Not a Cunning Linguist

Today has been a fairly typical day for me so far; get up, have breakfast, get on with looking for work, proofreading, studying Italian yada yada yada. But every now and again I have an adventure to somewhere new, somewhere magical, or just somewhere that will sell me stamps. Today’s trip was the local post office, which fulfills the third criteria if nothing else. I’d popped out to buy some milk and chocolate wafer biscuits for the over-worked Spangles and had been instructed to find somewhere that would sell stamps for post that is being sent to England. They have a bit of a weird system in Italy in that you can buy all sorts of things at your local tabbacheria, which is usually a slighty bizarre combination of a coffee shop/snack bar/place to buy fags. However, the jolly and rotund stereotype behind the counter informed me that no stamps were sold there, but that the post office was only around the corner. With a little spring in my step I sauntered off into the Rome sunshine, happy with the way I communicated with the locals and feeling a bit more like I was at home here. That optimism was soon to be chopped down like a tree in the Amazon; quickly, quietly and by a leather-faced foreigner.

Italian post offices are just as depressing, boring and packed full of people at all times of the day as their UK counterparts; you could see people lining every wall in the building waiting to pay their utilities and post packages to relatives down south or abroad, staring blankly into space in the way only those in the icy, sky blue grip of the truly mundane can. Luckily for me the queue for the post section was pretty short and I popped up at the counter after a couple of minutes. ‘Posso comprare un francobollo per l’inghilterra?’ I asked. To which Leather Face responded ‘Il blah a blah sul blah di blah. Questo blahblahblahblahblah nella blah fila.’ A familiar sense of dejection washed over my entire body; I knew that I wasn’t going to get stamps here, instead I was going to get a less-than-cheerful reminder that I am utterly incapable of completing the most basic of transactions. It’s a shit feeling, let me tell you, one that’s impossible to grasp unless you’ve experienced it. Feeling like a total outsider, looking at the sympathy on the faces of people who are trying to help but can’t, then skulking off.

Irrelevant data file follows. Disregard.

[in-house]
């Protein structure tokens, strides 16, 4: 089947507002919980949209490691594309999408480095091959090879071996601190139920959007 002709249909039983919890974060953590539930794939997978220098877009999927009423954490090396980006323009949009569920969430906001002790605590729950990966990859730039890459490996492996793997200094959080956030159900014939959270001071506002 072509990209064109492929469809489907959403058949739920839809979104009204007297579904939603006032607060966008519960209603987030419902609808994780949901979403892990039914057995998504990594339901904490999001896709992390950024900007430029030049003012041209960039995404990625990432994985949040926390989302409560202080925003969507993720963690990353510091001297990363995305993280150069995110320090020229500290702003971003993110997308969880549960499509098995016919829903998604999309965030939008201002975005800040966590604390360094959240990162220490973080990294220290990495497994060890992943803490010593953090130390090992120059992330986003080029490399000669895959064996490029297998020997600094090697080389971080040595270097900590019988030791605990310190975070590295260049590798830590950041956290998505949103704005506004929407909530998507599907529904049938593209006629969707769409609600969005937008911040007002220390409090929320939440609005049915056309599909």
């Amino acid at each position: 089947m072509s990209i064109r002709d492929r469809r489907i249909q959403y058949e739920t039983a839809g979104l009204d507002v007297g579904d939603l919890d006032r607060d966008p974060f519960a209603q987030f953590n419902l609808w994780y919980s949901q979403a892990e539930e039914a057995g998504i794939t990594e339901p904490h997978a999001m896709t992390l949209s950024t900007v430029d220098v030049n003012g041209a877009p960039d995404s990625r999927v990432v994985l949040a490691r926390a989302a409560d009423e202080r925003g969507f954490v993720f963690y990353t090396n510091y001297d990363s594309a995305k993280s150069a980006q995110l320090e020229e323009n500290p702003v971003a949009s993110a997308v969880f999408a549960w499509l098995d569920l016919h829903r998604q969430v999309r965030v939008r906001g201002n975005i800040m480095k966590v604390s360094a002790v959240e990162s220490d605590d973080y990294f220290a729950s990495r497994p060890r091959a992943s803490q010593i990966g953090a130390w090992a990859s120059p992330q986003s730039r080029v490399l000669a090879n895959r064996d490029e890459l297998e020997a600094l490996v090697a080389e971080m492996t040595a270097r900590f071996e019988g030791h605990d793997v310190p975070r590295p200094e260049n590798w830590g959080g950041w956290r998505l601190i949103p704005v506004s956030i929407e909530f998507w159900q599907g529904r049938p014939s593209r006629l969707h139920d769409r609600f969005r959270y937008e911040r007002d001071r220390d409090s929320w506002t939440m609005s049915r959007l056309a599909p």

This isn’t the first time I’ve had problems communicating with people since I’ve moved over here; buying the laptop that I’m typing this post on was a particularly painful process, and one that cost me €100 more than it should have done, but it’s humiliating to explain to someone that you literally don’t understand a single word that comes out of their mouth and that despite trying to learn the language for the best part of a year you’re still no closer to cracking it, especially when near enough everyone you meet has at least some grasp of English (although it would be handy if they worked in post offices and consumer electronics stores). This feeling will often manifest itself externally by blaming Italy and Italians; usually by complaining that they speak too fast, or that their language is shit and makes no sense – and by the way how dare they not speak exactly as it is written in textbooks – but really there’s only person to blame, and that’s a realisation that is pretty hard to take well.

I’m off to the post office up by Termini now, they deal with tourists posting things all the time, so I suppose I’ll make out I am one. At least that way I won’t get the pitying looks.

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3 Responses

  1. I have this feeling in California all the time.
    “I’d like a croissant please.”
    “A ‘cra- sant’ ?”
    “Um, yeah, a croissant.”
    “Sorry, a ‘cra-san?'”
    “Um, sorry, a cruhsaunt”
    “Oh, a cruhsaunt! Sure.”

    Largely I feel too humiliated by my own incompetence and leave without whatever it was I came for.

  2. Yes, but this is actually a new experience for me. I don’t think I flounce quite as naturally, frankly.

  3. Here’s a tip from personal experience.
    Wear a sport jacket.

    They will consider you a “cliente business” and open a special window for you (which will then close as soon as you have your stamps).

    It’s a truly bizarre experience.

    An alternative is to go to the Vatican; the post will get to England faster as well.

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